The methods described herein may include other functions as well. For example, the methods may further include the access terminal storing an indication of the monitored level of loading. As another example, the methods may further include the access terminal adjusting a reverse-link data rate at which the access terminal is transmitting the new data to the access network. As yet another example, the methods may include the access terminal completing transmission of the new data and then storing a data rate and/or location from which the access terminal last transmitted the new data.

Also disclosed herein is an access terminal that includes (a) a communication interface for communicating with an access network, (b) a processor, (c) data storage that includes a data buffer arranged to contain data for transmission to the access network, and (d) program instructions stored in the data storage and executable by the processor for carrying out the functions described herein.

These as well as other aspects and advantages will become apparent to those of ordinary skill in the art by reading the following detailed description, with reference where appropriate to the accompanying drawings.

BRIEF DESCRIPTION OF THE DRAWINGS

FIG. 1 is a simplified block diagram of a communication system in which an exemplary method can be implemented;

FIG. 2 is a flow chart depicting a first exemplary method of transmitting data to an access network;

FIG. 3 is a flow chart depicting a second exemplary method of transmitting data to an access network; and

FIG. 4 is a simplified block diagram showing functional components of an exemplary access terminal capable of carrying out the exemplary methods of FIGS. 2-3.

DETAILED DESCRIPTION

Referring to the drawings, FIG. 1 is a simplified block diagram of a communications system 10 in which an exemplary method can be implemented. As shown, the system 10 includes an access network 12, which may function to provide connectivity between an access terminal 14, such as a cell phone, PDA, or other wirelessly-equipped device, and one or more transport networks, such as a circuit-switched network 16 (e.g., the PSTN) or a packet-switched network (e.g., the Internet) 18.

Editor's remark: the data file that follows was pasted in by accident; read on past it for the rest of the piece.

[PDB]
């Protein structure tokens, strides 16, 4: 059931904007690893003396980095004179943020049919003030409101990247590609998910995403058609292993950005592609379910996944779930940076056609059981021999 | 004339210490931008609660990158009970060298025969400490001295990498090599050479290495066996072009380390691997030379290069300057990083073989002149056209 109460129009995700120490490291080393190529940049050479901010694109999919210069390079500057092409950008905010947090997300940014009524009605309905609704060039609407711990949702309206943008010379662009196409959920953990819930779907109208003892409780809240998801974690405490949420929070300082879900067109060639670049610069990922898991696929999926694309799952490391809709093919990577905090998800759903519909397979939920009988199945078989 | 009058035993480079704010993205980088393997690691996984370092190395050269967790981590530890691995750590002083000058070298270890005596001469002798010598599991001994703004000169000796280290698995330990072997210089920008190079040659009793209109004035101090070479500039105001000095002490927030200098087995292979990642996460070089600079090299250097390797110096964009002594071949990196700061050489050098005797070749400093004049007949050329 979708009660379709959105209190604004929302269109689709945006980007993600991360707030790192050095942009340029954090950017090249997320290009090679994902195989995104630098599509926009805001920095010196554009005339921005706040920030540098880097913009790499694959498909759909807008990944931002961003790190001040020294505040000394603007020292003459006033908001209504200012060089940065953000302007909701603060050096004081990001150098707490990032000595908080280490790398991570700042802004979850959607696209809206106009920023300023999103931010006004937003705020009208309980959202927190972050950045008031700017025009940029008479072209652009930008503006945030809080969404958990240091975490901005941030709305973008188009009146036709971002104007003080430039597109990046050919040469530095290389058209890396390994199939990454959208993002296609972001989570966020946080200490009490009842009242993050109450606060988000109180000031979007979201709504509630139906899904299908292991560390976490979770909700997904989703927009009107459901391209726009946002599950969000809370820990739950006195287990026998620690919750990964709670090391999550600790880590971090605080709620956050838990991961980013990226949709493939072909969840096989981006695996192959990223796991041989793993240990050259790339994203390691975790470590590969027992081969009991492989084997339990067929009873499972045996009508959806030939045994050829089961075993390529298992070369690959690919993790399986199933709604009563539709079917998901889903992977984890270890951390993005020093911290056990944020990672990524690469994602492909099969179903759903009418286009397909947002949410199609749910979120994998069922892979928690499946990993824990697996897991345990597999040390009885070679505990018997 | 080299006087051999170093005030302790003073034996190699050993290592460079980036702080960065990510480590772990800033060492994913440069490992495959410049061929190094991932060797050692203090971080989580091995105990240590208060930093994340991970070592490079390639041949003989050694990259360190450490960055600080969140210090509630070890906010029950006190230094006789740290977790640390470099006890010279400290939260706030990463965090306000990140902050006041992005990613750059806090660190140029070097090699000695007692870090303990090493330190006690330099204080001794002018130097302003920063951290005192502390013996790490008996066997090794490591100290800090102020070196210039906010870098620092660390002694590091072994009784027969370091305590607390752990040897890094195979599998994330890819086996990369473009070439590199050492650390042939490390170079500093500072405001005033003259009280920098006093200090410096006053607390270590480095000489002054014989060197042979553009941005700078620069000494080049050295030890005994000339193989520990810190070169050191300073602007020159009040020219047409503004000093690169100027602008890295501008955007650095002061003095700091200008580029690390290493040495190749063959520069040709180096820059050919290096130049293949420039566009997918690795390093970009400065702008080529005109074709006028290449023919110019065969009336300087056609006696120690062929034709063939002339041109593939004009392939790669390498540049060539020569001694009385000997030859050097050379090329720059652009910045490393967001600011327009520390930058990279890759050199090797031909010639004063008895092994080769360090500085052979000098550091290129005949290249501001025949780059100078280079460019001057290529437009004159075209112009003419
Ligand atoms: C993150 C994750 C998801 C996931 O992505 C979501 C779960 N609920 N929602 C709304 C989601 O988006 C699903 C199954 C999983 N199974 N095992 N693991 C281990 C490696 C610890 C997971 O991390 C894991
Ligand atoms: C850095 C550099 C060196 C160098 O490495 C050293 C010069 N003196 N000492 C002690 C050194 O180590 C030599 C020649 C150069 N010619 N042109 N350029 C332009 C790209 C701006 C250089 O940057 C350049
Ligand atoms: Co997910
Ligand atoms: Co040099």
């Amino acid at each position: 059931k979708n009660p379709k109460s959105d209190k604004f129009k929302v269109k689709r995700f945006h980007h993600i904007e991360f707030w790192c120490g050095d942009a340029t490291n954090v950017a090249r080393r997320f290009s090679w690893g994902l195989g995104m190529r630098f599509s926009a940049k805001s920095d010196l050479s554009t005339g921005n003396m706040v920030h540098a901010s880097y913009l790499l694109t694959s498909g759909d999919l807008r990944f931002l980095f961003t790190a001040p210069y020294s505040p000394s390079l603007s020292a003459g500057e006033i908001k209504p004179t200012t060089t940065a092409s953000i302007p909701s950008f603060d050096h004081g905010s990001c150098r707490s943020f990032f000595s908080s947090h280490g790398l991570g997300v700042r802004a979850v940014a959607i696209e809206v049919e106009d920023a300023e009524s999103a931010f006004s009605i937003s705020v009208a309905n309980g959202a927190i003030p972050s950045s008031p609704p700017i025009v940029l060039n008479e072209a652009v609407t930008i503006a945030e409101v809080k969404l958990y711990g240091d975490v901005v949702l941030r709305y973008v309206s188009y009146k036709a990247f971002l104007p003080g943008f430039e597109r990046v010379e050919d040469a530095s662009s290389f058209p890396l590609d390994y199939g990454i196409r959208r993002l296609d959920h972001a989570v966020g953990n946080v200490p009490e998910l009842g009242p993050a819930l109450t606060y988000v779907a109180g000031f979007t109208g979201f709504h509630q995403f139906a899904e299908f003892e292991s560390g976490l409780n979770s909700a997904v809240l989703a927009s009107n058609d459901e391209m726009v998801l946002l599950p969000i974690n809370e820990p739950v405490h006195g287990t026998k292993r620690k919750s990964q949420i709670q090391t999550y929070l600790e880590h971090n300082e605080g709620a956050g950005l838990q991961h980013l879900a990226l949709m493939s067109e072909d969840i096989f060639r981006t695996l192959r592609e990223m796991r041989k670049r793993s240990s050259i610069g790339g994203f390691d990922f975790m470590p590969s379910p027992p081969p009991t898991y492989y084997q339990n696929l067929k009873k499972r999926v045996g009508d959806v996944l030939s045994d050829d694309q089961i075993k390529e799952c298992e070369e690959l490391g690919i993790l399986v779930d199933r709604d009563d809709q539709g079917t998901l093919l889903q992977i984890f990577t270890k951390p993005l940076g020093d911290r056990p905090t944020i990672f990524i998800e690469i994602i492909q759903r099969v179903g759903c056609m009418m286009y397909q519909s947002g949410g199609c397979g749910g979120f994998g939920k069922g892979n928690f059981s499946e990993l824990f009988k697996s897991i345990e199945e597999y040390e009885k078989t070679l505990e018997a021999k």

It should be understood, however, that this and other arrangements described herein are set forth for purposes of example only. As such, those skilled in the art will appreciate that other arrangements and other elements (e.g., machines, interfaces, functions, orders of functions, etc.) can be used instead, some elements may be added, and some elements may be omitted altogether. Further, as in most telecommunications applications, those skilled in the art will appreciate that many of the elements described herein are functional entities that may be implemented as discrete or distributed components or in conjunction with other components, and in any suitable combination and location. Still further, various functions described herein as being performed by one or more entities may be carried out by hardware, firmware and/or software logic. For instance, various functions may be carried out by a processor executing a set of machine language instructions stored in memory.